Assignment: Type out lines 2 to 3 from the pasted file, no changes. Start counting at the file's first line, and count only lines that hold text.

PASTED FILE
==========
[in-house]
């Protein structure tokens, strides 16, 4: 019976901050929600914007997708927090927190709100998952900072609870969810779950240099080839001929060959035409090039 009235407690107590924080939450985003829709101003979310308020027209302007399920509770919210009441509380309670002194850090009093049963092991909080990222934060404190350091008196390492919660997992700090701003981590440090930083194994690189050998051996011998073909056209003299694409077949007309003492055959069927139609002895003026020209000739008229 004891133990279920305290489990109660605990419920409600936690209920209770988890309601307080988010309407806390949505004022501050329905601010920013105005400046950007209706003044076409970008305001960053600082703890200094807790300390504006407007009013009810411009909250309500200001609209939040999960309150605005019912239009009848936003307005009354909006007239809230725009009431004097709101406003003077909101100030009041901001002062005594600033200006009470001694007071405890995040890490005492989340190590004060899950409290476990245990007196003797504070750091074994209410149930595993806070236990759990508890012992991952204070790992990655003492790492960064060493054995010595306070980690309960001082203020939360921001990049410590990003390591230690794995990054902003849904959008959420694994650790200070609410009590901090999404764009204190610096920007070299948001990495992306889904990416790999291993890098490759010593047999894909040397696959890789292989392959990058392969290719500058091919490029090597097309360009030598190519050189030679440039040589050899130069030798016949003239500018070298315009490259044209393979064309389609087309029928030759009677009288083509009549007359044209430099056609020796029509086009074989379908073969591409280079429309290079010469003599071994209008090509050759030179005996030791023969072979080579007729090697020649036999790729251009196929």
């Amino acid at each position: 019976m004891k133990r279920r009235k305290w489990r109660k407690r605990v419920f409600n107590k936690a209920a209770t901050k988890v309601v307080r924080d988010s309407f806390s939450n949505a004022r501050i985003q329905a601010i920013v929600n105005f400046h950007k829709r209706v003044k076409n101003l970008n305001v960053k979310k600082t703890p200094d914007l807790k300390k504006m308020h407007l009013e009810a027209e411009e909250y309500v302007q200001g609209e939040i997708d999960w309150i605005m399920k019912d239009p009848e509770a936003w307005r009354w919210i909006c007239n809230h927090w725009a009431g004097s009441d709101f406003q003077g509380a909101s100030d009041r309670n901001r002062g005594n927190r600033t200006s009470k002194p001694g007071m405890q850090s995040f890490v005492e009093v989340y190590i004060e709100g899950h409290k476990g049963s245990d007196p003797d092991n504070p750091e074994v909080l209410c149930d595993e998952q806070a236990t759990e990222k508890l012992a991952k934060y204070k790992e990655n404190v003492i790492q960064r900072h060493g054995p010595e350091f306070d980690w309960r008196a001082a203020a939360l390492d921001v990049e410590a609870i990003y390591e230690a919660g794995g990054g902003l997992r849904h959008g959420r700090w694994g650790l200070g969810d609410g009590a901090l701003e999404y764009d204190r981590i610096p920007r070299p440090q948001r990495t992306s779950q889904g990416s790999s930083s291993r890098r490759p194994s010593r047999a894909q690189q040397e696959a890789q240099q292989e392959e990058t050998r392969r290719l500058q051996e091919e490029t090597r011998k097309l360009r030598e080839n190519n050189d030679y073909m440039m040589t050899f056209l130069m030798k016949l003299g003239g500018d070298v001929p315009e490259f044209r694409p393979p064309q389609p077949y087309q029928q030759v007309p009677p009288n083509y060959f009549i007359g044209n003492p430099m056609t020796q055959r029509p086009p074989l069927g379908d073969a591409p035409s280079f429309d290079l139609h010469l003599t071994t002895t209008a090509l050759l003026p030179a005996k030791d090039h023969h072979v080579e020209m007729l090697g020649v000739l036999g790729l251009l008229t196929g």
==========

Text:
């Protein structure tokens, strides 16, 4: 019976901050929600914007997708927090927190709100998952900072609870969810779950240099080839001929060959035409090039 009235407690107590924080939450985003829709101003979310308020027209302007399920509770919210009441509380309670002194850090009093049963092991909080990222934060404190350091008196390492919660997992700090701003981590440090930083194994690189050998051996011998073909056209003299694409077949007309003492055959069927139609002895003026020209000739008229 004891133990279920305290489990109660605990419920409600936690209920209770988890309601307080988010309407806390949505004022501050329905601010920013105005400046950007209706003044076409970008305001960053600082703890200094807790300390504006407007009013009810411009909250309500200001609209939040999960309150605005019912239009009848936003307005009354909006007239809230725009009431004097709101406003003077909101100030009041901001002062005594600033200006009470001694007071405890995040890490005492989340190590004060899950409290476990245990007196003797504070750091074994209410149930595993806070236990759990508890012992991952204070790992990655003492790492960064060493054995010595306070980690309960001082203020939360921001990049410590990003390591230690794995990054902003849904959008959420694994650790200070609410009590901090999404764009204190610096920007070299948001990495992306889904990416790999291993890098490759010593047999894909040397696959890789292989392959990058392969290719500058091919490029090597097309360009030598190519050189030679440039040589050899130069030798016949003239500018070298315009490259044209393979064309389609087309029928030759009677009288083509009549007359044209430099056609020796029509086009074989379908073969591409280079429309290079010469003599071994209008090509050759030179005996030791023969072979080579007729090697020649036999790729251009196929």
């Amino acid at each position: 019976m004891k133990r279920r009235k305290w489990r109660k407690r605990v419920f409600n107590k936690a209920a209770t901050k988890v309601v307080r924080d988010s309407f806390s939450n949505a004022r501050i985003q329905a601010i920013v929600n105005f400046h950007k829709r209706v003044k076409n101003l970008n305001v960053k979310k600082t703890p200094d914007l807790k300390k504006m308020h407007l009013e009810a027209e411009e909250y309500v302007q200001g609209e939040i997708d999960w309150i605005m399920k019912d239009p009848e509770a936003w307005r009354w919210i909006c007239n809230h927090w725009a009431g004097s009441d709101f406003q003077g509380a909101s100030d009041r309670n901001r002062g005594n927190r600033t200006s009470k002194p001694g007071m405890q850090s995040f890490v005492e009093v989340y190590i004060e709100g899950h409290k476990g049963s245990d007196p003797d092991n504070p750091e074994v909080l209410c149930d595993e998952q806070a236990t759990e990222k508890l012992a991952k934060y204070k790992e990655n404190v003492i790492q960064r900072h060493g054995p010595e350091f306070d980690w309960r008196a001082a203020a939360l390492d921001v990049e410590a609870i990003y390591e230690a919660g794995g990054g902003l997992r849904h959008g959420r700090w694994g650790l200070g969810d609410g009590a901090l701003e999404y764009d204190r981590i610096p920007r070299p440090q948001r990495t992306s779950q889904g990416s790999s930083s291993r890098r490759p194994s010593r047999a894909q690189q040397e696959a890789q240099q292989e392959e990058t050998r392969r290719l500058q051996e091919e490029t090597r011998k097309l360009r030598e080839n190519n050189d030679y073909m440039m040589t050899f056209l130069m030798k016949l003299g003239g500018d070298v001929p315009e490259f044209r694409p393979p064309q389609p077949y087309q029928q030759v007309p009677p009288n083509y060959f009549i007359g044209n003492p430099m056609t020796q055959r029509p086009p074989l069927g379908d073969a591409p035409s280079f429309d290079l139609h010469l003599t071994t002895t209008a090509l050759l003026p030179a005996k030791d090039h023969h072979v080579e020209m007729l090697g020649v000739l036999g790729l251009l008229t196929g």